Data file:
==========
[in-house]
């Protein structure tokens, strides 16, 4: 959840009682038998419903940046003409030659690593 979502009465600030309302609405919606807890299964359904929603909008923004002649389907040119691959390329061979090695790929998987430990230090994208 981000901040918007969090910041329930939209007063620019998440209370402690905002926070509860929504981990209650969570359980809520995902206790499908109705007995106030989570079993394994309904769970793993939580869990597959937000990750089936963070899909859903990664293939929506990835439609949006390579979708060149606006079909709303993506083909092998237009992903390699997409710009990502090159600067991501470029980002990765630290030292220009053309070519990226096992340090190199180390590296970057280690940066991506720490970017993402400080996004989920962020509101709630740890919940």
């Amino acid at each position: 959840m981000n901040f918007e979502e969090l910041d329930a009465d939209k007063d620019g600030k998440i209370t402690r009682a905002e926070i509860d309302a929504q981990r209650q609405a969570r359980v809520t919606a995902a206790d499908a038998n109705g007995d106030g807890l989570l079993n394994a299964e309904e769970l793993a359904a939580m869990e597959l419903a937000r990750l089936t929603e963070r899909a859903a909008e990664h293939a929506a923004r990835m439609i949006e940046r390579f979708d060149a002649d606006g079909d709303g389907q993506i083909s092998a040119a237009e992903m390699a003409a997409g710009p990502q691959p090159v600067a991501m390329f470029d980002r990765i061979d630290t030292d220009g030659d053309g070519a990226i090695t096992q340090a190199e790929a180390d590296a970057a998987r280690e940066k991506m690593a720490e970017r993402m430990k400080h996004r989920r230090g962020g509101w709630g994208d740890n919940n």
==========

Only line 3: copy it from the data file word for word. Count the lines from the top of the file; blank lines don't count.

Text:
């Amino acid at each position: 959840m981000n901040f918007e979502e969090l910041d329930a009465d939209k007063d620019g600030k998440i209370t402690r009682a905002e926070i509860d309302a929504q981990r209650q609405a969570r359980v809520t919606a995902a206790d499908a038998n109705g007995d106030g807890l989570l079993n394994a299964e309904e769970l793993a359904a939580m869990e597959l419903a937000r990750l089936t929603e963070r899909a859903a909008e990664h293939a929506a923004r990835m439609i949006e940046r390579f979708d060149a002649d606006g079909d709303g389907q993506i083909s092998a040119a237009e992903m390699a003409a997409g710009p990502q691959p090159v600067a991501m390329f470029d980002r990765i061979d630290t030292d220009g030659d053309g070519a990226i090695t096992q340090a190199e790929a180390d590296a970057a998987r280690e940066k991506m690593a720490e970017r993402m430990k400080h996004r989920r230090g962020g509101w709630g994208d740890n919940n």